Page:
By: Duke Staff
It’s a familiar story. You go online to buy a gift for a friend or family member. After buying it, you return to browsing the web, only to discover that every single ad now showcases the item you just purchased.
It’s no secret that websites track what people click on these days. Facebook and Google have been making money on what people have been clicking on, what websites they are visiting and what products they are looking at, all to tailor advertisement experiences to each person.
While some may find this convenient, others can find it increasingly creepy and annoying to know that their every move is tracked online. What’s worse is that it is almost unavoidable, with many websites like Facebook requiring users to agree to let the site track what they are doing in order to use the site at all. While institutions like the NSA get mass protest, no one seems to mind Facebook recording people’s personal data to sell off,
However, a way out now exists. Firefox, the second most popular web browser behind Google Chrome, has just released an update that brings a major new feature to its private browsing option. Usually the safe haven of people wanting to search the web for unsavory sites, the new private browsing option now also blocks websites from tracking what the user is doing while it is active. This means no influx of ads trying to selling users something they don’t care about due to an accidental click or a search for a gift.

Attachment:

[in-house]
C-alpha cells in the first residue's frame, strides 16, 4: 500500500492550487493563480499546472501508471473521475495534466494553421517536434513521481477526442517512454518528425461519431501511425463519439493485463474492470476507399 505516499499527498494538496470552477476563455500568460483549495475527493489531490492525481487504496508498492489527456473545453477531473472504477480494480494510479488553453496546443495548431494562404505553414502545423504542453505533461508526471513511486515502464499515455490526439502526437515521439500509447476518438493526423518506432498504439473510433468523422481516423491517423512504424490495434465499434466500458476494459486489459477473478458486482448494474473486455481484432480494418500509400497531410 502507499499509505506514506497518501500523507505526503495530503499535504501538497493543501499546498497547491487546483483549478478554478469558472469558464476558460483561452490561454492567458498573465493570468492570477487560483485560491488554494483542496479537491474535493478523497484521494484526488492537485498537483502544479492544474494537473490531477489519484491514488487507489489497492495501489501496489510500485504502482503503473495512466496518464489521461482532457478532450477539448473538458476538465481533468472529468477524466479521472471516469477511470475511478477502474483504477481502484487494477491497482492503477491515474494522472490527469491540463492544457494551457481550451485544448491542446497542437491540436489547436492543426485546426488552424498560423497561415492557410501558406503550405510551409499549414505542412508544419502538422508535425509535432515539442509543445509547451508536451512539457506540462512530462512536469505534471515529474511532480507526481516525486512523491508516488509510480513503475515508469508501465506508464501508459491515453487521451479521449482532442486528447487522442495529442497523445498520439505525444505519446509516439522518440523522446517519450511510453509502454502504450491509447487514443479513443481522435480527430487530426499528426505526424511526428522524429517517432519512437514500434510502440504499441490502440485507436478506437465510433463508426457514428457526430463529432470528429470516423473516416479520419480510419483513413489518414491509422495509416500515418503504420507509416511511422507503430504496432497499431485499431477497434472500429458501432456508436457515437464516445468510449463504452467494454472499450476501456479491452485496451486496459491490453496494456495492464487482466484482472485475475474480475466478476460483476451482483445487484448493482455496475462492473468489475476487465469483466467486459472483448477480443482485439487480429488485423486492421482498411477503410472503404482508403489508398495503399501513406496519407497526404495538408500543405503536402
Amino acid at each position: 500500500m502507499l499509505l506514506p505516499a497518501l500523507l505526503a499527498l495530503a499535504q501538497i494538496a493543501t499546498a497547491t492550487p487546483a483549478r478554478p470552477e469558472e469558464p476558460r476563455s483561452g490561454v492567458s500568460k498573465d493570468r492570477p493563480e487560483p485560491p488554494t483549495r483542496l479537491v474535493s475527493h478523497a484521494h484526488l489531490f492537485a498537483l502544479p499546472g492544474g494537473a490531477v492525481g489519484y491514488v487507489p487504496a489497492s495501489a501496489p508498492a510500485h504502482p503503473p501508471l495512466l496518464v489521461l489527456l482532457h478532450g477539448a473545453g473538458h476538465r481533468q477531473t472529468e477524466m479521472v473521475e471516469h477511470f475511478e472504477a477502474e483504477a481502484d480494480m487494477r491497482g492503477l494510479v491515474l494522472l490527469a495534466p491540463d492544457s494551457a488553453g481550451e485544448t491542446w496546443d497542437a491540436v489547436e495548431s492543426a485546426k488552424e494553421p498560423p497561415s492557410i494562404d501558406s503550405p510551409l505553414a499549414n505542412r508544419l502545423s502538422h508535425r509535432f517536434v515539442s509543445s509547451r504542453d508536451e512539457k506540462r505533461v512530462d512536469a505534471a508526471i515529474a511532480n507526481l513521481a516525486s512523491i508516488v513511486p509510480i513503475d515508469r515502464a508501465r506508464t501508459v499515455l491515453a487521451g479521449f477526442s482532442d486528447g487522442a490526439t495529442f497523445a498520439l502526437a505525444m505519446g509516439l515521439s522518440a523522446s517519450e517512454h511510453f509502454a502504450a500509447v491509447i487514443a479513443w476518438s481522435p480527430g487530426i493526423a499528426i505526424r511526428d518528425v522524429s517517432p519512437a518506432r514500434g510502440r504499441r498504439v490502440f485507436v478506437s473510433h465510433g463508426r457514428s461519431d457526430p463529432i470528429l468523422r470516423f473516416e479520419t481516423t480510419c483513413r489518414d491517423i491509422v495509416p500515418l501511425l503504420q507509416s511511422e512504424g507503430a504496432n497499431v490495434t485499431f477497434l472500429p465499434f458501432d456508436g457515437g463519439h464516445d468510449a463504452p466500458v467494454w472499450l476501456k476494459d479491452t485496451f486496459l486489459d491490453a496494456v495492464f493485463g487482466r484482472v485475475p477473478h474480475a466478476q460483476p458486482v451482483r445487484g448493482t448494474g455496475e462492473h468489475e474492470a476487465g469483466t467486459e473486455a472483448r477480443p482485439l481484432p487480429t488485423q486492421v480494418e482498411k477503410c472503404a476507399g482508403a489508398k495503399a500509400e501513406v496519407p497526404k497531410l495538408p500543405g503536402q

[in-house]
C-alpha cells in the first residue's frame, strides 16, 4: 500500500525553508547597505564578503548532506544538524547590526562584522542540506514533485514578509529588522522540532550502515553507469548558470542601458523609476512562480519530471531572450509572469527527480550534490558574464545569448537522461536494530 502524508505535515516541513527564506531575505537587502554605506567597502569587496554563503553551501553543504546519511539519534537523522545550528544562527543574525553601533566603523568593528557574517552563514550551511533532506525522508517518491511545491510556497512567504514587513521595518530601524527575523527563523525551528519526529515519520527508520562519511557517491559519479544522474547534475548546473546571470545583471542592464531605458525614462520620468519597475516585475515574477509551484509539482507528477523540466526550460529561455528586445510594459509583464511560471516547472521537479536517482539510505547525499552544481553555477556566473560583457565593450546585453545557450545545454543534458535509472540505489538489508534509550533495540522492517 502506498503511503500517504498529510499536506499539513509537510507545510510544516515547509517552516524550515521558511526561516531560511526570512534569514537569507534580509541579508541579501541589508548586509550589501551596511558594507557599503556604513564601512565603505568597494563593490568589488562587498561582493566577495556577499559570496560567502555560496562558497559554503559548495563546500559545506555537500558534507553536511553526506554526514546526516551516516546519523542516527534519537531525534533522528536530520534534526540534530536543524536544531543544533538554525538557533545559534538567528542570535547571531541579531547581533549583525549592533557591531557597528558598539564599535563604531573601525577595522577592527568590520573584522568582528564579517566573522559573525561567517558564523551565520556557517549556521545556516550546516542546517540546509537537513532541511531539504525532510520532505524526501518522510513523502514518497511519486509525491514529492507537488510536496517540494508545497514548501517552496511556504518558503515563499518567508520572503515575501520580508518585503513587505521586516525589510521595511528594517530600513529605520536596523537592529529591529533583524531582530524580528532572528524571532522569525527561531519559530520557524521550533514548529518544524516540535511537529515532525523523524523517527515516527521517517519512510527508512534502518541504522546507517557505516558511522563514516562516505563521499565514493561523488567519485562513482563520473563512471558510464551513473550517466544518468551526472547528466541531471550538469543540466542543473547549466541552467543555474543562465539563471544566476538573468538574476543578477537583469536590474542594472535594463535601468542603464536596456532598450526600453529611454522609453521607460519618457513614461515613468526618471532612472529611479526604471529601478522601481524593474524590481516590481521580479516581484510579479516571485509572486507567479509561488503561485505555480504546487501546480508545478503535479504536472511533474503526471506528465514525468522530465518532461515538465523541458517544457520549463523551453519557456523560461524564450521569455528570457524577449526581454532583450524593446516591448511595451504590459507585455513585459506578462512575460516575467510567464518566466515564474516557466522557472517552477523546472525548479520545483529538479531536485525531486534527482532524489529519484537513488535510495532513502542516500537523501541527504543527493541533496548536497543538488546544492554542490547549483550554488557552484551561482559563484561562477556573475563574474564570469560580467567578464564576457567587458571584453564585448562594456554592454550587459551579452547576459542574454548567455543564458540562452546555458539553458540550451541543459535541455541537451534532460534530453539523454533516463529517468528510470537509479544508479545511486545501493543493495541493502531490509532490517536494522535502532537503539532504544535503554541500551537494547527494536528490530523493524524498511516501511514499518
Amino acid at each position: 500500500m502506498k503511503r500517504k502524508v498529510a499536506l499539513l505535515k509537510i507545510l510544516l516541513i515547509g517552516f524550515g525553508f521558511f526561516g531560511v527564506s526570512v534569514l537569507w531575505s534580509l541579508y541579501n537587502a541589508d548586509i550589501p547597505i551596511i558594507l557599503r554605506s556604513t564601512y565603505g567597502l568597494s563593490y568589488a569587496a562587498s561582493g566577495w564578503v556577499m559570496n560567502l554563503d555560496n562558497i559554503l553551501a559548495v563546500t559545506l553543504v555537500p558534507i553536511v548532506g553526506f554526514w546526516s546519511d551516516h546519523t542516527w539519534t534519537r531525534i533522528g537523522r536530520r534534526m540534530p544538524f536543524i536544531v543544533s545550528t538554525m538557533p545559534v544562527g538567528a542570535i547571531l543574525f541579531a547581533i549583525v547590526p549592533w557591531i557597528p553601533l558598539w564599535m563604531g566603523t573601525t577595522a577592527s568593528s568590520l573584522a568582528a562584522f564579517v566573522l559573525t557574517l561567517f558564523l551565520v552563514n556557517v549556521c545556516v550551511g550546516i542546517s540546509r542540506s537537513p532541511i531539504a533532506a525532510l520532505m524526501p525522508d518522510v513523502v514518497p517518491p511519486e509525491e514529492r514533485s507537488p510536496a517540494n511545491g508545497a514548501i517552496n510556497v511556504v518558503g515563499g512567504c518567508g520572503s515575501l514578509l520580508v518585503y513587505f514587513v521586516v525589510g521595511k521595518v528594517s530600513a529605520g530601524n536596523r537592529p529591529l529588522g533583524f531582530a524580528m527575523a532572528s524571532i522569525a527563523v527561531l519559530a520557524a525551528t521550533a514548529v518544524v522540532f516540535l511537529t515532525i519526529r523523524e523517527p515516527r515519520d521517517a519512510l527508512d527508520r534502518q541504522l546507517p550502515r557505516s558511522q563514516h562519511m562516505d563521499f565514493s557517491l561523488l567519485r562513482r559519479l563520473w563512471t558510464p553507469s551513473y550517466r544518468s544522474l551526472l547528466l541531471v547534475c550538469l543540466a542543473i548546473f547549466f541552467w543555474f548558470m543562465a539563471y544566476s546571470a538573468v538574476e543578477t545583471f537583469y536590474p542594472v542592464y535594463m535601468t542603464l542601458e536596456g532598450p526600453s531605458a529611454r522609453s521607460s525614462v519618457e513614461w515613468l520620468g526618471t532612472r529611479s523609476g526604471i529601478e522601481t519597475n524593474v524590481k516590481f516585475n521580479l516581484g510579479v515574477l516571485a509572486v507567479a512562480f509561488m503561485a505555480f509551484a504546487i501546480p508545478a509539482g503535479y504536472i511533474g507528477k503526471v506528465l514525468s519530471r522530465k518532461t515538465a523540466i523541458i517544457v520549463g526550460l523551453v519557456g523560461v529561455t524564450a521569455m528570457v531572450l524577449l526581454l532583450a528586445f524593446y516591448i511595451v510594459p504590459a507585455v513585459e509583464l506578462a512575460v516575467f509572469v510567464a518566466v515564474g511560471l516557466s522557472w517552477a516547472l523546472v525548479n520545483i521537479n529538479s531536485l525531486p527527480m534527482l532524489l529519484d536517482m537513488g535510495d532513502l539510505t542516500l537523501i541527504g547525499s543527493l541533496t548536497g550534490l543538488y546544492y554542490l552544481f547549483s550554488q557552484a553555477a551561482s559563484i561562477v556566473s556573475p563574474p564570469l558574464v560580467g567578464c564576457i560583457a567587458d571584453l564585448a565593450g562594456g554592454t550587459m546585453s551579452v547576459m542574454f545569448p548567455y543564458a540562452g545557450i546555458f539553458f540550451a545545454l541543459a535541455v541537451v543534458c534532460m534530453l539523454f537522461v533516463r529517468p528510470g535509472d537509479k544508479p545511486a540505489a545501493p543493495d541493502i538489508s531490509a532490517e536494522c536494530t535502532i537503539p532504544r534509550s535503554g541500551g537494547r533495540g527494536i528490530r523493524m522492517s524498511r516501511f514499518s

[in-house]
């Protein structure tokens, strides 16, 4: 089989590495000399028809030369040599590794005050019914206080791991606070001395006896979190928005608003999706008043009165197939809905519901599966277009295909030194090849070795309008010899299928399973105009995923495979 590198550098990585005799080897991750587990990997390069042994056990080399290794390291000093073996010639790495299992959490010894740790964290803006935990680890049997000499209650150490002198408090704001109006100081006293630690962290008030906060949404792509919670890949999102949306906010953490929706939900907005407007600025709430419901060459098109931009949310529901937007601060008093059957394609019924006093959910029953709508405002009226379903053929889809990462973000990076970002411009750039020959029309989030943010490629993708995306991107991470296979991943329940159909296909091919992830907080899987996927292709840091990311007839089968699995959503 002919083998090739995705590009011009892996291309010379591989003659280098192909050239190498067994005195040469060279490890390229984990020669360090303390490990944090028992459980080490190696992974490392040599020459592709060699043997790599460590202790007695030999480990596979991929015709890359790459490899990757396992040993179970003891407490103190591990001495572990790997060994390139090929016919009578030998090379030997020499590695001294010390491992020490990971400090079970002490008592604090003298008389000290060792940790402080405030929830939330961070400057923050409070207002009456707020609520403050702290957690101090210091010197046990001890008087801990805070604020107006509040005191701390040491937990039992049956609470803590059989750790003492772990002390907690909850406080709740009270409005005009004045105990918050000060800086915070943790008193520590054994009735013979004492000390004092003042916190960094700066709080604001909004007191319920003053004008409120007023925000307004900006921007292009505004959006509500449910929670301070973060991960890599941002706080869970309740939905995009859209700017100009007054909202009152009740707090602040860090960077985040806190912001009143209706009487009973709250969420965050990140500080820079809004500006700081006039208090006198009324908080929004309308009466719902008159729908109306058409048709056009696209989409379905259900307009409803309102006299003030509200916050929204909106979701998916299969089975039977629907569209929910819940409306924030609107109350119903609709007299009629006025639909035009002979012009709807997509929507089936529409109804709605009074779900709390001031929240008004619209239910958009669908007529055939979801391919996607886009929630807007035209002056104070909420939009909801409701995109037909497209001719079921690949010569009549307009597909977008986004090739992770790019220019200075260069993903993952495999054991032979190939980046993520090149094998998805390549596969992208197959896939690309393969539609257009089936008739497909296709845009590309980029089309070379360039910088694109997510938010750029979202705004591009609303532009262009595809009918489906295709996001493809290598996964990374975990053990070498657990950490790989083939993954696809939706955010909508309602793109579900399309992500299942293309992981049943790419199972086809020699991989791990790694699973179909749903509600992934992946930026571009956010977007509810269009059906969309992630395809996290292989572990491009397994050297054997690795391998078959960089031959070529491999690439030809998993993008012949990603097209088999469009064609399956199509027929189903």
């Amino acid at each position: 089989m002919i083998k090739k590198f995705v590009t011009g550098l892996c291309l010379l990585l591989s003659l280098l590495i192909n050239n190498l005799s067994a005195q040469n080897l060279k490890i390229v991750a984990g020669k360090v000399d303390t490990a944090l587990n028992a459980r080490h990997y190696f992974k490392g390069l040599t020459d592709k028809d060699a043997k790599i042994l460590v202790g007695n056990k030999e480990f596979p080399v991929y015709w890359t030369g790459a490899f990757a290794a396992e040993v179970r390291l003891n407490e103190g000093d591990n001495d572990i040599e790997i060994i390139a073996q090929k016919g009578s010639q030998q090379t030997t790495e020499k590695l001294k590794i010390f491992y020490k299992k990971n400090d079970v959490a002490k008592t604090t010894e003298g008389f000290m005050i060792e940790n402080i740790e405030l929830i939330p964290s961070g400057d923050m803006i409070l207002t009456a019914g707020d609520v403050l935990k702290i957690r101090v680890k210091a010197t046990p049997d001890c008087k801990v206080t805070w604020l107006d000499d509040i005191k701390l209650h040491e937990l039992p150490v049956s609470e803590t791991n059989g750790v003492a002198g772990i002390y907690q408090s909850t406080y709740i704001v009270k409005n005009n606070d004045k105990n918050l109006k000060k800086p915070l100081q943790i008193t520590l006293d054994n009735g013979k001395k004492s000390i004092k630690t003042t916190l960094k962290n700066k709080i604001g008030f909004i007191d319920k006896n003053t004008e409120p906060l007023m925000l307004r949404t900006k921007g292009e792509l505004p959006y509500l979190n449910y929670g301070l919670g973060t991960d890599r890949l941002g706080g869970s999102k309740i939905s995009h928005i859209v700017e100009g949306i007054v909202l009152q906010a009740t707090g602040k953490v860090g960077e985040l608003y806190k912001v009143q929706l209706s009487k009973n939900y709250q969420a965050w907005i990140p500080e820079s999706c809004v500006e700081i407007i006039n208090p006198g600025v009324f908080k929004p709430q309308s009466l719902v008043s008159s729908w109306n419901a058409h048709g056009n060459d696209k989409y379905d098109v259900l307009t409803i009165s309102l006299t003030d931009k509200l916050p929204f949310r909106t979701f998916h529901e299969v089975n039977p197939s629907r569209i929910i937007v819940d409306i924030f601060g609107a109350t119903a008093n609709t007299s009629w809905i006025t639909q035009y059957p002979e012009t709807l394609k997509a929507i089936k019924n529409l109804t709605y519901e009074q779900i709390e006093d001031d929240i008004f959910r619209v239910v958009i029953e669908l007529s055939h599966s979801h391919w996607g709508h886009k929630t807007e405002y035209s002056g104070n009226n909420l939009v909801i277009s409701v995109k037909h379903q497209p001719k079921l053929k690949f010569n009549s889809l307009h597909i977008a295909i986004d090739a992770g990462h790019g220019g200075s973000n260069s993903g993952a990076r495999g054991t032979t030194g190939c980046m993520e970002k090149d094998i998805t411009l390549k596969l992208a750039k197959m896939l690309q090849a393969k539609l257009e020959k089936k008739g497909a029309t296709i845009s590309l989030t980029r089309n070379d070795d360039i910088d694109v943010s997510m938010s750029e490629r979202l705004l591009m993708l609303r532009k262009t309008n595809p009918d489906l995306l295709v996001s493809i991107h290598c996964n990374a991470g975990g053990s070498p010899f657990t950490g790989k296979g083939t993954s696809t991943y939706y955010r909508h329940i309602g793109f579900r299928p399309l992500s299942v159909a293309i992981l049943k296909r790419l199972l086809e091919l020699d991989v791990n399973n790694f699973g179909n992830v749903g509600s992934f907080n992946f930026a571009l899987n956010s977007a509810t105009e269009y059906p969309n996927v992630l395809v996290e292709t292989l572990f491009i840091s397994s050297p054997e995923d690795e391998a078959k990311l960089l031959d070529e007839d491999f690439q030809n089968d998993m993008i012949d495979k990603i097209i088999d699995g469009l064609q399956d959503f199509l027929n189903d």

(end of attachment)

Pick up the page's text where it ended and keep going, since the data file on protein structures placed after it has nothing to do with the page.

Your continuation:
Web companies make a lot of money by selling data on users to companies. Google and Facebook make millions off of selling personal user data to ad companies. So the fact that a company has come around and provided an option that will make it lose money, all to provide a safe browsing alternative for its users, is quite admirable.
However, this move can also be seen as a public relations stunt, aimed at gaining more users in the long run.
In a day and age where more and more devices can connect to the internet, an option of privacy is something that should be implemented in all devices. While it is good that Firefox has taken the first step, it is now time for other companies to do the same and let users have the option to not have everything they’re doing be tracked online like some kind of Orwellian nightmare.
Chrome, Internet Explorer, Safari and any other web browsers should step up and follow Firefox’s example.
As profitable as the internet ad industry may be, many people do not want their every click to be tracked. The option to not be tracked should be available to everyone and anyone .